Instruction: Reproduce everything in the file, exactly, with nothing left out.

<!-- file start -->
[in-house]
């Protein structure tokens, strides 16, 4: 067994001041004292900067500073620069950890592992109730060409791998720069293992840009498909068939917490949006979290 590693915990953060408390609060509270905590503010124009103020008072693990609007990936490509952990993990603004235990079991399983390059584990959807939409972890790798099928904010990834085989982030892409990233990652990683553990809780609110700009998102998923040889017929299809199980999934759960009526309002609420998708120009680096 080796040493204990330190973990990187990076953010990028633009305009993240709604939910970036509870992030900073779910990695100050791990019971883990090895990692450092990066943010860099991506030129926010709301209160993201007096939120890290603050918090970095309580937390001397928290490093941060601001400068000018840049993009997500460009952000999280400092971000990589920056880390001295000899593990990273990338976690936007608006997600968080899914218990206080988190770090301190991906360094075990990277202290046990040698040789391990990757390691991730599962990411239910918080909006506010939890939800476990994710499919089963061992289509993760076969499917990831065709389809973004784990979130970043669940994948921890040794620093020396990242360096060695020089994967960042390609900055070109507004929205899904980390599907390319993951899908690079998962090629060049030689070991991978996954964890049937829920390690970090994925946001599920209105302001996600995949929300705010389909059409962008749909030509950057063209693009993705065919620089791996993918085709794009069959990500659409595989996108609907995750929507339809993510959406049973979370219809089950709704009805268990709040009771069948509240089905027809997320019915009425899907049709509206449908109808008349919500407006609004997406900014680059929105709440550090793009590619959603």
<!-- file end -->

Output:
[in-house]
């Protein structure tokens, strides 16, 4: 067994001041004292900067500073620069950890592992109730060409791998720069293992840009498909068939917490949006979290 590693915990953060408390609060509270905590503010124009103020008072693990609007990936490509952990993990603004235990079991399983390059584990959807939409972890790798099928904010990834085989982030892409990233990652990683553990809780609110700009998102998923040889017929299809199980999934759960009526309002609420998708120009680096 080796040493204990330190973990990187990076953010990028633009305009993240709604939910970036509870992030900073779910990695100050791990019971883990090895990692450092990066943010860099991506030129926010709301209160993201007096939120890290603050918090970095309580937390001397928290490093941060601001400068000018840049993009997500460009952000999280400092971000990589920056880390001295000899593990990273990338976690936007608006997600968080899914218990206080988190770090301190991906360094075990990277202290046990040698040789391990990757390691991730599962990411239910918080909006506010939890939800476990994710499919089963061992289509993760076969499917990831065709389809973004784990979130970043669940994948921890040794620093020396990242360096060695020089994967960042390609900055070109507004929205899904980390599907390319993951899908690079998962090629060049030689070991991978996954964890049937829920390690970090994925946001599920209105302001996600995949929300705010389909059409962008749909030509950057063209693009993705065919620089791996993918085709794009069959990500659409595989996108609907995750929507339809993510959406049973979370219809089950709704009805268990709040009771069948509240089905027809997320019915009425899907049709509206449908109808008349919500407006609004997406900014680059929105709440550090793009590619959603």